On February 20th, servers hosting the Linux Mint web site were compromised and the site was modified to point to a version of Mint with a backdoor installed. Very few people were impacted, fortunately; only those who downloaded Mint 17.3 Cinnamon on February 20th. The forum user database was also compromised.
What is most impressive here is not that Linux Mint was compromised, but the response and security measures that were already in place that prevented this from becoming a bigger problem. First, it was detected the same day that it was a problem, so the vulnerability only lasted less than a day. Second, it only affected downloads of a specific version, and only if they clicked a specific link, so anyone who was downloading from a direct HTTP request or a torrent is unaffected. Third, they were able to track down the names of three people in Bulgaria who are responsible for this hack.
As far as the forum compromise, the breech netted usernames, emails, and encrypted passwords, as well as personal information that forum users may have entered in signatures or private messages. It’s always nice to see when compromised sites are not storing passwords in plain text, though.
There is one security measure which should have protected against this and failed for a couple of reasons, and that’s the signature. Normally, the file download is accompanied by a signature which is generated from the file, like an MD5 or SHA checksum. By generating the checksum of the downloaded ISO file and comparing it to the reported signature on the web site, one can confirm that the file has downloaded correctly and that it is the same file. In this case anyone downloading the bad ISO should have caught that the downloaded file was not the official one because the signatures did not match. This can fail. Most people are too lazy to check (and there is no automated checking process). More importantly, because the attackers controlled the web site, they could change the site to report any signature they wanted, including the signature for the bad ISO file.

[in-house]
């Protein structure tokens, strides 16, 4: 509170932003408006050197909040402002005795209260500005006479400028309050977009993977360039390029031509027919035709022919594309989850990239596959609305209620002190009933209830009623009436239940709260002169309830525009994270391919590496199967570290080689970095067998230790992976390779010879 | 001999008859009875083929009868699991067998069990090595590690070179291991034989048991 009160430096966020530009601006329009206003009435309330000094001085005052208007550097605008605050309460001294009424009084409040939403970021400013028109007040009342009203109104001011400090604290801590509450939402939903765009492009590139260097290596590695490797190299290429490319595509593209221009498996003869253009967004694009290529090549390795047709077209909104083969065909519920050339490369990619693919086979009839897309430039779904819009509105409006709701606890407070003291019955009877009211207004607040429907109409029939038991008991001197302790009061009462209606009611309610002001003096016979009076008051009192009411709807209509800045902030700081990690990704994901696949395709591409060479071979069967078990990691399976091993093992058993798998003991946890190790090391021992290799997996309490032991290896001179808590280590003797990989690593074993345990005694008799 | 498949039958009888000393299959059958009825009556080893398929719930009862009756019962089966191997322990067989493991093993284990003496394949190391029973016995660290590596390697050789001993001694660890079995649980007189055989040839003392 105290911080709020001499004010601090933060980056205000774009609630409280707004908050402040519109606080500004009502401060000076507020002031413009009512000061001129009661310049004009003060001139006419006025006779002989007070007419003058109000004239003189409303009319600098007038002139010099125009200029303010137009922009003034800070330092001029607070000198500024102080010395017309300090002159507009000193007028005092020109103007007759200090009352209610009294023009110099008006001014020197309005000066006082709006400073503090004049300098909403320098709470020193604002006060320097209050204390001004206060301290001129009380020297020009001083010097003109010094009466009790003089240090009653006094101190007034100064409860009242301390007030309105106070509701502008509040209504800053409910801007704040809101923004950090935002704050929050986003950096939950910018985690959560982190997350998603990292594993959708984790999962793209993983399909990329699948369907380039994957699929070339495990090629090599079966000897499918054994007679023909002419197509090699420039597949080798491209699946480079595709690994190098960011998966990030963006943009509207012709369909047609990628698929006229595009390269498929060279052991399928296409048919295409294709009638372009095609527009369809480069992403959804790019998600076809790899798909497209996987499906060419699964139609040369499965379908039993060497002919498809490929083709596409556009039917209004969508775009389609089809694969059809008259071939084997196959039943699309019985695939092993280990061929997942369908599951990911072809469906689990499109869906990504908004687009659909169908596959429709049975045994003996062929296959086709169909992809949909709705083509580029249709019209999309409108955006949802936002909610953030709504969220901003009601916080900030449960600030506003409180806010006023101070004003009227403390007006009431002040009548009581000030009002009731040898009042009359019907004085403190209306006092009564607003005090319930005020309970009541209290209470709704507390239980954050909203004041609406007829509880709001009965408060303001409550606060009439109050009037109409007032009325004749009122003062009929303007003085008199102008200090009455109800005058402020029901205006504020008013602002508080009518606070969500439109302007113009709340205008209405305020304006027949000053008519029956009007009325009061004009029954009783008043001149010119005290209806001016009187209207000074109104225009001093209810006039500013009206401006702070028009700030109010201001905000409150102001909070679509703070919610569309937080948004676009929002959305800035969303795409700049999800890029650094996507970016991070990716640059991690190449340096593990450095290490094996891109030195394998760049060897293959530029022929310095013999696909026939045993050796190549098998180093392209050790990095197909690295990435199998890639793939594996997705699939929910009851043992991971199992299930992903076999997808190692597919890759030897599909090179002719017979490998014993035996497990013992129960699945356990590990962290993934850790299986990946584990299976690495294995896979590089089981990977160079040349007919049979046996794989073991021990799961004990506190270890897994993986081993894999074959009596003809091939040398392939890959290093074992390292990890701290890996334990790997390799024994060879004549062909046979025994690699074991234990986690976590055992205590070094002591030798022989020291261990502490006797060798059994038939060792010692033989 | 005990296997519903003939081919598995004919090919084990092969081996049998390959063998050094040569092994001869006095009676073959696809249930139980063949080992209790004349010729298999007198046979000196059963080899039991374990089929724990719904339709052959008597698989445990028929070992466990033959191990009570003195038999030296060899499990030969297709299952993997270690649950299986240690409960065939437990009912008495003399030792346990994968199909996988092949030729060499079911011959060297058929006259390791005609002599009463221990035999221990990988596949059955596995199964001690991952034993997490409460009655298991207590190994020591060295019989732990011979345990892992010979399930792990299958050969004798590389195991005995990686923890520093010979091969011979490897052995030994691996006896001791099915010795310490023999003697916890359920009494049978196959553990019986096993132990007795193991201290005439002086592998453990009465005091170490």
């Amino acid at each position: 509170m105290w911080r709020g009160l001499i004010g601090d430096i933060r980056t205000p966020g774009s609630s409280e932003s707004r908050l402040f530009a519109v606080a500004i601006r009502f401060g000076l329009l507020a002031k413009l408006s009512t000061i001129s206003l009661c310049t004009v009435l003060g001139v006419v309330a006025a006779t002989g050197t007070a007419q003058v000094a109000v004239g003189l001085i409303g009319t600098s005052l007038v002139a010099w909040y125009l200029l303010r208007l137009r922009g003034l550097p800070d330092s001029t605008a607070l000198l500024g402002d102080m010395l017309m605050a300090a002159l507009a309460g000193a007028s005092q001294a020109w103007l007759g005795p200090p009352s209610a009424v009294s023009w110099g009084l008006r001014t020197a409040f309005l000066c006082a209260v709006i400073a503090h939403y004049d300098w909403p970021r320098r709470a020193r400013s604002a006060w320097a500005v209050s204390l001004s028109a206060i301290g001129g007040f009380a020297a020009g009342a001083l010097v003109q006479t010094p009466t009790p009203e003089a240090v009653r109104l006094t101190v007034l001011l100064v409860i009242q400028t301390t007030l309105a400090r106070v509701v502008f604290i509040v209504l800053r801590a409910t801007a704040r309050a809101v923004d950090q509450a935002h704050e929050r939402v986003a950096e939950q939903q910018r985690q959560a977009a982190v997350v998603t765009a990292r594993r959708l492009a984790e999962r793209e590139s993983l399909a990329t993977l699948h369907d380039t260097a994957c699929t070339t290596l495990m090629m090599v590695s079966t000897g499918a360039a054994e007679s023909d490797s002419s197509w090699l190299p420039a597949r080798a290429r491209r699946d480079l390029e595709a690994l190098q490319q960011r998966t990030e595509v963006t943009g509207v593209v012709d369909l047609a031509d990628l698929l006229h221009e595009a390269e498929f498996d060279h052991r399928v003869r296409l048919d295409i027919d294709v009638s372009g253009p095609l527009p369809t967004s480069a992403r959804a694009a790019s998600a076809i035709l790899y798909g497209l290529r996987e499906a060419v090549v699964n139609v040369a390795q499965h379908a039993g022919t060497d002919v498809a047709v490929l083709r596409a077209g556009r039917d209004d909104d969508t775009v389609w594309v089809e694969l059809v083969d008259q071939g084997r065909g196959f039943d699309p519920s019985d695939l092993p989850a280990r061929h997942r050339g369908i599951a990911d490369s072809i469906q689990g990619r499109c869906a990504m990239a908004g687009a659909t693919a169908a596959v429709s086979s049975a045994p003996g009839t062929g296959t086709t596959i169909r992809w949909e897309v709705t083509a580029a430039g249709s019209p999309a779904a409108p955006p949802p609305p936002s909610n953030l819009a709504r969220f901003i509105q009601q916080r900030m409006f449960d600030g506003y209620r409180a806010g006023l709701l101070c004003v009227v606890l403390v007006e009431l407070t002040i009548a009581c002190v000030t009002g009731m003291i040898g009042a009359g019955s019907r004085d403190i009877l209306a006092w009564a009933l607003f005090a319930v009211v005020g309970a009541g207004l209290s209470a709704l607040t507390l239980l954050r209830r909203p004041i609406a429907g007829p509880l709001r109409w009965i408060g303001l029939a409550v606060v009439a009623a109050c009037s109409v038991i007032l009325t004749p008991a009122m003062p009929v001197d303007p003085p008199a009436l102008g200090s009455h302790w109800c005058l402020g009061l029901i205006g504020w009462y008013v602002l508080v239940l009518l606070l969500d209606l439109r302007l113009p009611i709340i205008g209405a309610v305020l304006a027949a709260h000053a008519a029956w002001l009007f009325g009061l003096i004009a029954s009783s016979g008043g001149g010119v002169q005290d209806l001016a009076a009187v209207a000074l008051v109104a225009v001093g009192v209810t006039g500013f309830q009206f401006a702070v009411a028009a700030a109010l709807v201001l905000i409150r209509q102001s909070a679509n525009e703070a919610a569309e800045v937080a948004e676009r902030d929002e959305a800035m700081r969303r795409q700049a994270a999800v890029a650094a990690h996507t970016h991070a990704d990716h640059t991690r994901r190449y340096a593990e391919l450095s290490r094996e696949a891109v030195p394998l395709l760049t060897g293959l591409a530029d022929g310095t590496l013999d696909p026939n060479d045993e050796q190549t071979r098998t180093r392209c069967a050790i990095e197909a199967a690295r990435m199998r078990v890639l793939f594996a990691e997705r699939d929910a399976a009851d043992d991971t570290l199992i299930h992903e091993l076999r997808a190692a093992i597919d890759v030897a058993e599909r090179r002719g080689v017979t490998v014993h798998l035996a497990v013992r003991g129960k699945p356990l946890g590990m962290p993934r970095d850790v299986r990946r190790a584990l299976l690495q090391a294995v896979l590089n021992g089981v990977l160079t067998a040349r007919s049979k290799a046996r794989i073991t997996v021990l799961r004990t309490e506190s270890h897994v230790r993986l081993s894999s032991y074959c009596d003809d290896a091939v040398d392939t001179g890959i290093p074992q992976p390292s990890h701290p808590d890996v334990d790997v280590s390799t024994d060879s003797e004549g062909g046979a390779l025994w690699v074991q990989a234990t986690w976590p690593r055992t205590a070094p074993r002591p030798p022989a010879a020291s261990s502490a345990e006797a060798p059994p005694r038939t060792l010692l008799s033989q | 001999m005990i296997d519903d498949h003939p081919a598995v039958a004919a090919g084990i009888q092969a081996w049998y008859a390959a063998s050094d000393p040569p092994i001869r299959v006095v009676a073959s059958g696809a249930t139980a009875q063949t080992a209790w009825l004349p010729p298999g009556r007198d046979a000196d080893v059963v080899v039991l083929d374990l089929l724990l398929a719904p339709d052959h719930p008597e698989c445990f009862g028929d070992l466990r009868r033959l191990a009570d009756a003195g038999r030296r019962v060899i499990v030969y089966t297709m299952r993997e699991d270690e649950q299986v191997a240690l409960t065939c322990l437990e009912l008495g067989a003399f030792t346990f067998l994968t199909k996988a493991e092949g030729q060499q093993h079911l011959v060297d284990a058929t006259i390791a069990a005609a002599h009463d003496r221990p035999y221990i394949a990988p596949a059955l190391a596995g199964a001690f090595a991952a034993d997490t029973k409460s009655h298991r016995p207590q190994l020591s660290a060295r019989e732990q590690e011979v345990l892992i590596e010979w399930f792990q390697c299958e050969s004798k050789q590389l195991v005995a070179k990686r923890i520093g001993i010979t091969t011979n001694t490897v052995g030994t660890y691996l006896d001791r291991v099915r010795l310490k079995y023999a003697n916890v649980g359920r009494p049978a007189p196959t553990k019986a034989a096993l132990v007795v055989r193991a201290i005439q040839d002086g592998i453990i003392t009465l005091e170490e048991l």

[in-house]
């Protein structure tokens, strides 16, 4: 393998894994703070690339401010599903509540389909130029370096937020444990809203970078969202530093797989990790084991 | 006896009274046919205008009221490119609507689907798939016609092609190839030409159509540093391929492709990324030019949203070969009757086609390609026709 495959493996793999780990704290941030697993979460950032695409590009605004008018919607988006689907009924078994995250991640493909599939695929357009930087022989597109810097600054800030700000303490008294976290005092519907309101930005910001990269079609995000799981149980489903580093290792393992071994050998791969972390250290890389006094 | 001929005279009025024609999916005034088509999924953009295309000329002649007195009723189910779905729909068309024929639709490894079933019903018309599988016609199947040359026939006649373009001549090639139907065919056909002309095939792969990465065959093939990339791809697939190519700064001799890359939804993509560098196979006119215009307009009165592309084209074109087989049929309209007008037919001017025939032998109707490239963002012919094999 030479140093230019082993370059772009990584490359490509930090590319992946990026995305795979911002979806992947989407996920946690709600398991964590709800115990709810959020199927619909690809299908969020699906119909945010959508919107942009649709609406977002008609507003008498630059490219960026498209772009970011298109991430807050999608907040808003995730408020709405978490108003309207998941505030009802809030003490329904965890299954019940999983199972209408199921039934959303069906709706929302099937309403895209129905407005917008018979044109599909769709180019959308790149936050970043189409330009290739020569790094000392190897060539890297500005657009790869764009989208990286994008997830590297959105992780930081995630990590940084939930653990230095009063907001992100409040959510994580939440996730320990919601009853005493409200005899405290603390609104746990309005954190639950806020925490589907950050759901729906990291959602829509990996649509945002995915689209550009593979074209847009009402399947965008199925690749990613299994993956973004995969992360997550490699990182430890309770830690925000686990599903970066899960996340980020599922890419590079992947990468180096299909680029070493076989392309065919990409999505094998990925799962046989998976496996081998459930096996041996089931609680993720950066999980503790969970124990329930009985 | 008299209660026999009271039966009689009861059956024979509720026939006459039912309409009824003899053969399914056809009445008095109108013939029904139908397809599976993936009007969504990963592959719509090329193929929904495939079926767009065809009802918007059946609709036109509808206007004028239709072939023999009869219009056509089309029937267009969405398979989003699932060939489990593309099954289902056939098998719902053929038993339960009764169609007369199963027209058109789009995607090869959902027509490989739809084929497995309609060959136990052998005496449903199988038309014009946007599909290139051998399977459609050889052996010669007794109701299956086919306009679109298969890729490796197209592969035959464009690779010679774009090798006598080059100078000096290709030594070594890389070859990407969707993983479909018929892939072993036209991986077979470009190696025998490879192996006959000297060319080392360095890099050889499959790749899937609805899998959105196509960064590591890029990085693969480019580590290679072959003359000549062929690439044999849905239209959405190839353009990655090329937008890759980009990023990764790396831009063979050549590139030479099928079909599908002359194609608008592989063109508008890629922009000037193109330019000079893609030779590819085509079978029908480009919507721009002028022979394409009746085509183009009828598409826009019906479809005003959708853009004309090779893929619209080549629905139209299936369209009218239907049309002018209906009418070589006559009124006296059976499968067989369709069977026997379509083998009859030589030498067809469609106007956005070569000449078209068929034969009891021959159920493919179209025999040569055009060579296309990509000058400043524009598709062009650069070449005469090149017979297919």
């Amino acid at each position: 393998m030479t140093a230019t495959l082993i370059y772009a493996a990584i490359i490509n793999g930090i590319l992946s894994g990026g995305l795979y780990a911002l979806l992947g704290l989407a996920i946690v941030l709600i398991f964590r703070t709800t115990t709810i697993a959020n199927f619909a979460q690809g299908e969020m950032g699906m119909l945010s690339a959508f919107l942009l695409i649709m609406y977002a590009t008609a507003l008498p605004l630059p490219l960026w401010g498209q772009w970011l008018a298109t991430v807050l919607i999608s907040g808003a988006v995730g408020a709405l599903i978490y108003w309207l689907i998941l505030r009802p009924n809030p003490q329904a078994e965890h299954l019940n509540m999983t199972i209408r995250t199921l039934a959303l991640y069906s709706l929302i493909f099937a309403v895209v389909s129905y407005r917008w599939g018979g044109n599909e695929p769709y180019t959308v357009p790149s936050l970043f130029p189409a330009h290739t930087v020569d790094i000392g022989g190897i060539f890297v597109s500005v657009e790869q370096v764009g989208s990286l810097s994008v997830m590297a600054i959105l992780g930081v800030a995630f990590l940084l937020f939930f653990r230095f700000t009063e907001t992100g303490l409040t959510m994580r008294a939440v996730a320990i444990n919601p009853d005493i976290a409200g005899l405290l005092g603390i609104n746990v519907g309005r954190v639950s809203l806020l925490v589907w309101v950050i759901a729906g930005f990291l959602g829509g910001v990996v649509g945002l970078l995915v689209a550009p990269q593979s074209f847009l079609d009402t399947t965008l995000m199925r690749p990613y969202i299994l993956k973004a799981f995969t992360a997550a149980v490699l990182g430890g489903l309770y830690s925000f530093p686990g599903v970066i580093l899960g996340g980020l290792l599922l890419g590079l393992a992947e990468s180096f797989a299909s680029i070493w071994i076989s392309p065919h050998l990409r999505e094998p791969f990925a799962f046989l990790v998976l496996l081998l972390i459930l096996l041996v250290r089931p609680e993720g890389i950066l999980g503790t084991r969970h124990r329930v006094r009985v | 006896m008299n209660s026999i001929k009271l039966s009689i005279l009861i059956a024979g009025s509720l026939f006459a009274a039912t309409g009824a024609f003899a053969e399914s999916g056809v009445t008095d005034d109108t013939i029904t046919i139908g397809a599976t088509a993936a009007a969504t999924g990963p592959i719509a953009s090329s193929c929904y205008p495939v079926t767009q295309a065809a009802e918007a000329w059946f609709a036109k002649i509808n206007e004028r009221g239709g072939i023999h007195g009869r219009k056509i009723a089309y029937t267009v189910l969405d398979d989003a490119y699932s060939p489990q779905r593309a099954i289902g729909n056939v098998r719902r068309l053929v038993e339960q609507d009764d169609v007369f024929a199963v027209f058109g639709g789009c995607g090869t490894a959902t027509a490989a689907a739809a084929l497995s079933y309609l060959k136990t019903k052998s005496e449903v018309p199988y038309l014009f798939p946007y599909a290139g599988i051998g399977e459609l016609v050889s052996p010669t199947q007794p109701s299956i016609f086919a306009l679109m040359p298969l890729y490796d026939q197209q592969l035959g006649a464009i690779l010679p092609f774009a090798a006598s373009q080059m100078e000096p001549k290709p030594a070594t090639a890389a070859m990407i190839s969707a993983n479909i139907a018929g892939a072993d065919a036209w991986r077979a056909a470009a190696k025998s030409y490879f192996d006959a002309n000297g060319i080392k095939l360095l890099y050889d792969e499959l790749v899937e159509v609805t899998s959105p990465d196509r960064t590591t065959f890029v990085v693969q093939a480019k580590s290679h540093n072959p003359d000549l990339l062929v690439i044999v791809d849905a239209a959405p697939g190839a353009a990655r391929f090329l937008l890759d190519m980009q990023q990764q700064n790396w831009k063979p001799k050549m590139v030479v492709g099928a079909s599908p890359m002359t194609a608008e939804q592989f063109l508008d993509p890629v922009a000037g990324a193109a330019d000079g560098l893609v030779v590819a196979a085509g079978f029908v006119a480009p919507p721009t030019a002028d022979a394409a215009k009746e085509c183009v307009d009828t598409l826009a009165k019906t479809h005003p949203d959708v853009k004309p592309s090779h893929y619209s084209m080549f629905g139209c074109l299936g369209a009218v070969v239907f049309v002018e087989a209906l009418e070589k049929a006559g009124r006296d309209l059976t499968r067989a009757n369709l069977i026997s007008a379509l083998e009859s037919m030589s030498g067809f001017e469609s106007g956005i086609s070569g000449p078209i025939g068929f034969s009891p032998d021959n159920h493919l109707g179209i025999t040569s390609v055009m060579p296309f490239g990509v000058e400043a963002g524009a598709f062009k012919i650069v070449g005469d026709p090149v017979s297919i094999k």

If you are affected by this, you should change your password on the forum and anywhere you use the same email/password. More importantly, as great as the verification signature is, shouldn’t there be a better way to verify so that people use it regularly and so that it can’t be compromised so easily?